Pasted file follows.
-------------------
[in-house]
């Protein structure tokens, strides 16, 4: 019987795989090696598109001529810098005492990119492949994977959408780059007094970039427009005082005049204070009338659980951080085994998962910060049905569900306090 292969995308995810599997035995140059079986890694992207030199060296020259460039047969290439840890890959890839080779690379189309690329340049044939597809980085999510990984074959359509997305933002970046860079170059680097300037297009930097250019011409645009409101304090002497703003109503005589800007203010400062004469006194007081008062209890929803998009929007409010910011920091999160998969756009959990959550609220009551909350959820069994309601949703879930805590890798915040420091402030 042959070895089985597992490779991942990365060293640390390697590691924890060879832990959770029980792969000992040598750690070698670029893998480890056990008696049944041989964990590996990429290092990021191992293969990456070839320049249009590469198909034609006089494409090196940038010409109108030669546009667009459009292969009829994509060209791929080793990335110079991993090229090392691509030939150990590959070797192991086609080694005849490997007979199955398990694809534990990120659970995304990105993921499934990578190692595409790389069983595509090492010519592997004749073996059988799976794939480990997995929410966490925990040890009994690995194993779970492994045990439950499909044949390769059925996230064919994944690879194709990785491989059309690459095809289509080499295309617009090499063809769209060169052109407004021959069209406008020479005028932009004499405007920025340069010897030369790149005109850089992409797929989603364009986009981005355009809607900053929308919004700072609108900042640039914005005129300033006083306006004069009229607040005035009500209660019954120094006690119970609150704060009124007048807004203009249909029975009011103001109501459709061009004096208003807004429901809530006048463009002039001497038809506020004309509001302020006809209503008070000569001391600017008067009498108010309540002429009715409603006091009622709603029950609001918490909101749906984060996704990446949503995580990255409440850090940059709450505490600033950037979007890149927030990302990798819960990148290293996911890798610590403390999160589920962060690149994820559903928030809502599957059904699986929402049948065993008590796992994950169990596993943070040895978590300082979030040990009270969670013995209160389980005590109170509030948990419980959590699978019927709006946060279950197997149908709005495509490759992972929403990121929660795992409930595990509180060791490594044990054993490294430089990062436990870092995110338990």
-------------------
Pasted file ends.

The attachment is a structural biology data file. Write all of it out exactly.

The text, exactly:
[in-house]
């Protein structure tokens, strides 16, 4: 019987795989090696598109001529810098005492990119492949994977959408780059007094970039427009005082005049204070009338659980951080085994998962910060049905569900306090 292969995308995810599997035995140059079986890694992207030199060296020259460039047969290439840890890959890839080779690379189309690329340049044939597809980085999510990984074959359509997305933002970046860079170059680097300037297009930097250019011409645009409101304090002497703003109503005589800007203010400062004469006194007081008062209890929803998009929007409010910011920091999160998969756009959990959550609220009551909350959820069994309601949703879930805590890798915040420091402030 042959070895089985597992490779991942990365060293640390390697590691924890060879832990959770029980792969000992040598750690070698670029893998480890056990008696049944041989964990590996990429290092990021191992293969990456070839320049249009590469198909034609006089494409090196940038010409109108030669546009667009459009292969009829994509060209791929080793990335110079991993090229090392691509030939150990590959070797192991086609080694005849490997007979199955398990694809534990990120659970995304990105993921499934990578190692595409790389069983595509090492010519592997004749073996059988799976794939480990997995929410966490925990040890009994690995194993779970492994045990439950499909044949390769059925996230064919994944690879194709990785491989059309690459095809289509080499295309617009090499063809769209060169052109407004021959069209406008020479005028932009004499405007920025340069010897030369790149005109850089992409797929989603364009986009981005355009809607900053929308919004700072609108900042640039914005005129300033006083306006004069009229607040005035009500209660019954120094006690119970609150704060009124007048807004203009249909029975009011103001109501459709061009004096208003807004429901809530006048463009002039001497038809506020004309509001302020006809209503008070000569001391600017008067009498108010309540002429009715409603006091009622709603029950609001918490909101749906984060996704990446949503995580990255409440850090940059709450505490600033950037979007890149927030990302990798819960990148290293996911890798610590403390999160589920962060690149994820559903928030809502599957059904699986929402049948065993008590796992994950169990596993943070040895978590300082979030040990009270969670013995209160389980005590109170509030948990419980959590699978019927709006946060279950197997149908709005495509490759992972929403990121929660795992409930595990509180060791490594044990054993490294430089990062436990870092995110338990």